According to the National Institute of Justice, “Law enforcement officers commonly work extended hours in ever-changing environments that can cause great mental and physical stress. Enduring fatigue for a long period of time may lead to chronic fatigue syndrome, a health problem characterized by extreme fatigue that does not improve with bed rest and continues to worsen with physical and mental activity. Fatigue can impair an officer's mental and physical ability, create a cycle of fatigue, limit job performance, and damage an officer's health (Officer Work Hours, Stress and Fatigue).
The brain then, needs time to regroup, to heal. For example, if you broke your arm on the job and it was casted, you probably would not rip off the cast, tell yourself, “I’m okay,” and go participate in a tactical building entry or in a defensive / control tactics training exercise. You would give your arm time to heal, perhaps change your job roles for a short time or go on light duty and then return to full duty when your arm was healed. Why don’t we give our brain time to heal? When we find ourselves stressed out to the point where we cannot sleep, where we feel like we are constantly frustrated, overwhelmed, and burned out. If the research already says that we are at a disadvantage which may cause mental and physical stress, would having a safety net in place give us the ability to help ourselves heal?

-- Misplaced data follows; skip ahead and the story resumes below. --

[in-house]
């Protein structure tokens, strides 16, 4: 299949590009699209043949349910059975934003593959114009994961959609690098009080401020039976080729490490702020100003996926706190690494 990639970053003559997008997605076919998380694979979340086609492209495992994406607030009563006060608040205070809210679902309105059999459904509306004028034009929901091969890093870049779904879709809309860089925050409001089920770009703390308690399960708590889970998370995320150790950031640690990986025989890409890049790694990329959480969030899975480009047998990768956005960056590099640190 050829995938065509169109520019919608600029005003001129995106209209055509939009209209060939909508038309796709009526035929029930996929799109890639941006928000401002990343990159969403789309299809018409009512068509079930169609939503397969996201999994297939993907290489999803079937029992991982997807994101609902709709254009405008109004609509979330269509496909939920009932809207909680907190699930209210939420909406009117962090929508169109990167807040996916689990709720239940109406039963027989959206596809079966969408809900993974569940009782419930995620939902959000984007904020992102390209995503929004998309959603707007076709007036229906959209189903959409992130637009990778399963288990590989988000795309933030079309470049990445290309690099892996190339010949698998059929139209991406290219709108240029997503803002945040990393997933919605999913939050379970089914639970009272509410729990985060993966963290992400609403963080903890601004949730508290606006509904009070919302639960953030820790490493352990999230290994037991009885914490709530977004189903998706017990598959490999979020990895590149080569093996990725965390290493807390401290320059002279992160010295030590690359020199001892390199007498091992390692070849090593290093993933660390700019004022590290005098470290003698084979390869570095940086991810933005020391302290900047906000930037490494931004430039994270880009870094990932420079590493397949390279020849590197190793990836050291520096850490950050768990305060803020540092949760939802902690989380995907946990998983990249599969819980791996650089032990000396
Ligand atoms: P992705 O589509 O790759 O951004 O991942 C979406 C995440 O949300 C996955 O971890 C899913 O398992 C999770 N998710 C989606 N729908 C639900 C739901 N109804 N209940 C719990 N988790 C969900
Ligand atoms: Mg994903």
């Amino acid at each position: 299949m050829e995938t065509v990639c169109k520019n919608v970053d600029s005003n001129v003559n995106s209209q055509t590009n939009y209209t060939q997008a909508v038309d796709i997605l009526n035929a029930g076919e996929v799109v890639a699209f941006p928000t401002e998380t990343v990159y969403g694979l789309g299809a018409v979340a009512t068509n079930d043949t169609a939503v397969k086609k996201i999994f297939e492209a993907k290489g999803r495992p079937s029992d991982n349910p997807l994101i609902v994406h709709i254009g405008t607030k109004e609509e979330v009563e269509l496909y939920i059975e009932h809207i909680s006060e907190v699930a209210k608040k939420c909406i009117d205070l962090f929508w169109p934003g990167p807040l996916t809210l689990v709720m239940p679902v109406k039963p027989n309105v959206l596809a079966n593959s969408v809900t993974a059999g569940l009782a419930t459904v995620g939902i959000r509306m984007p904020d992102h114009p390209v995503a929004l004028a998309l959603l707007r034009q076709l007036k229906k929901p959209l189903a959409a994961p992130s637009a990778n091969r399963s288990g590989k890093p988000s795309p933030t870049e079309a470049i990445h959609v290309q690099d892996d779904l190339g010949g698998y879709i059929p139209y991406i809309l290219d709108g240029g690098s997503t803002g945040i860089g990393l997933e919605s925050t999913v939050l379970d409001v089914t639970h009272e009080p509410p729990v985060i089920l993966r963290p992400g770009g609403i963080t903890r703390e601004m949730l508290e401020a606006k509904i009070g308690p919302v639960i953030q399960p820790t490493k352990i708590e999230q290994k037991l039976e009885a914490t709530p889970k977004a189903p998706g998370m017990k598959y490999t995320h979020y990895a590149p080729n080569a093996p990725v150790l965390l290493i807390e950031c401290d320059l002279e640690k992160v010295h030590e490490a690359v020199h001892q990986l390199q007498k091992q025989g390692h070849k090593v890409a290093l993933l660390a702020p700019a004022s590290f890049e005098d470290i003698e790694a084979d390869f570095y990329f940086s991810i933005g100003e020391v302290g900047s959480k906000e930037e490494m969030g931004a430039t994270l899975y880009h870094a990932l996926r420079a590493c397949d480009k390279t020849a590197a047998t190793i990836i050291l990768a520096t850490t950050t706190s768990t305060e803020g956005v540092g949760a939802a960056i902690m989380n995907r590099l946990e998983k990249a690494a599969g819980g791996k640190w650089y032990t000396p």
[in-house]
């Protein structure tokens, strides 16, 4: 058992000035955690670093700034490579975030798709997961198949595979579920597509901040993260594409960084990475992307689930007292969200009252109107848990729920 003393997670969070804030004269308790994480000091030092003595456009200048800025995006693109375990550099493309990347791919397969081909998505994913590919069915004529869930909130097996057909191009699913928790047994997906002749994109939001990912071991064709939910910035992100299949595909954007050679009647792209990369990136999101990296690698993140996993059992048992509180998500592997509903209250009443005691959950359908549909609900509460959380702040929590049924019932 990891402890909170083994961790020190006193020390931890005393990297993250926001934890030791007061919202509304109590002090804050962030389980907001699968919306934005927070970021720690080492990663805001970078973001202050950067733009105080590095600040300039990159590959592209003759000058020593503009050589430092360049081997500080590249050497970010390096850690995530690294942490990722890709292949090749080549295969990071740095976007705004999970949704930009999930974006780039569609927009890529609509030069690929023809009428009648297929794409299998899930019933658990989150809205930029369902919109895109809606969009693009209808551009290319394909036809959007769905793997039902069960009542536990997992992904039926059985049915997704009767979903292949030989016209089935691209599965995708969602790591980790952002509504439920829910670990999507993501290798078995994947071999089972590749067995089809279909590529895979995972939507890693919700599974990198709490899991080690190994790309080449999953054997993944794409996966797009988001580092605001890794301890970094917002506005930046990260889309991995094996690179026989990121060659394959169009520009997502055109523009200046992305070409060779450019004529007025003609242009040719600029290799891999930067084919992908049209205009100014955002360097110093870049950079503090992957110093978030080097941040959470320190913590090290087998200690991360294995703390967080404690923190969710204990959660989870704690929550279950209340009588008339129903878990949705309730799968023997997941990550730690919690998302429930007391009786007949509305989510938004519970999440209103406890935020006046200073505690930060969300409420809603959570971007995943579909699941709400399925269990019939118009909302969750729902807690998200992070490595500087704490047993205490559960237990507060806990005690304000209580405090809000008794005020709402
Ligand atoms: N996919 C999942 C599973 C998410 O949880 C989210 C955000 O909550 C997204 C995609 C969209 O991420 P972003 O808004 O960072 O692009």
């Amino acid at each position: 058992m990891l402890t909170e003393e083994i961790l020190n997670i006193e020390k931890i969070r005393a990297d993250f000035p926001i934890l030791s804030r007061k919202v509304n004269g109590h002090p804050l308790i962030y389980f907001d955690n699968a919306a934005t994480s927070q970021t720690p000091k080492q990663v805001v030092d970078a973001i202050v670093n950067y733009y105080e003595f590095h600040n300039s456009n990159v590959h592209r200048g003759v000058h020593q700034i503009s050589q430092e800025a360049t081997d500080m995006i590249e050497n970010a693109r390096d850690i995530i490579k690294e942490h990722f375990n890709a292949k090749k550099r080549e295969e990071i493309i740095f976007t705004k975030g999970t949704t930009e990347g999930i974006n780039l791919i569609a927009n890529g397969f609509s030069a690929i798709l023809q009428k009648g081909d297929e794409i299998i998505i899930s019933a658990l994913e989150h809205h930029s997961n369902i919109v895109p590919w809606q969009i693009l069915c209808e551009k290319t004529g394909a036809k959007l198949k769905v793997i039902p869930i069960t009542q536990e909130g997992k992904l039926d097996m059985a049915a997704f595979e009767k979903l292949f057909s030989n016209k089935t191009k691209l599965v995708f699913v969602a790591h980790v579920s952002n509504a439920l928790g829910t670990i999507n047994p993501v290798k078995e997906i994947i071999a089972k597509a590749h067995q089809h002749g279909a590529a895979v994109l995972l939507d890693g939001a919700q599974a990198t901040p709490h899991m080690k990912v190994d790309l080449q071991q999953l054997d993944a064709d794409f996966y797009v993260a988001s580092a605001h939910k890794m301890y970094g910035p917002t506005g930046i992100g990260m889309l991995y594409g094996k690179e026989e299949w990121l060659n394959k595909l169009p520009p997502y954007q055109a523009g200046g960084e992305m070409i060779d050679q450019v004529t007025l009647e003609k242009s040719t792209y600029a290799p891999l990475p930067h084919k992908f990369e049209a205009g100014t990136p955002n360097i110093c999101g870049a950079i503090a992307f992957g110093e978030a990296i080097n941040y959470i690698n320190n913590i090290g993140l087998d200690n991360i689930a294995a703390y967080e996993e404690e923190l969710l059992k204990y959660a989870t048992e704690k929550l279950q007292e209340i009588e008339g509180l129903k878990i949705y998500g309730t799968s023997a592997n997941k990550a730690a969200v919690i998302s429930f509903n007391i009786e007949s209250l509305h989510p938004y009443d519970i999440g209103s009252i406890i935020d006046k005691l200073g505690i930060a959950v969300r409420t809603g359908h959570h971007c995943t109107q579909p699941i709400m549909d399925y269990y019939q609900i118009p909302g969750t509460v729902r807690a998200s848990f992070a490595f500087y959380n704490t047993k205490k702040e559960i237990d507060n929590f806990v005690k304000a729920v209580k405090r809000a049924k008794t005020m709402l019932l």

Imagine reporting for duty each day, your safety net in place either with someone at work with whom you could confide or having confidential resources at hand easily accessible with a click and call. Perhaps your department already provides that or perhaps hopefully it is in the works. One thing is certain, given the dismal statistics that surround the law enforcement community, we owe it to ourselves to be the best we can be, to give ourselves outlets for stress and trauma, so we can be there for our families, and our communities. How do we do that?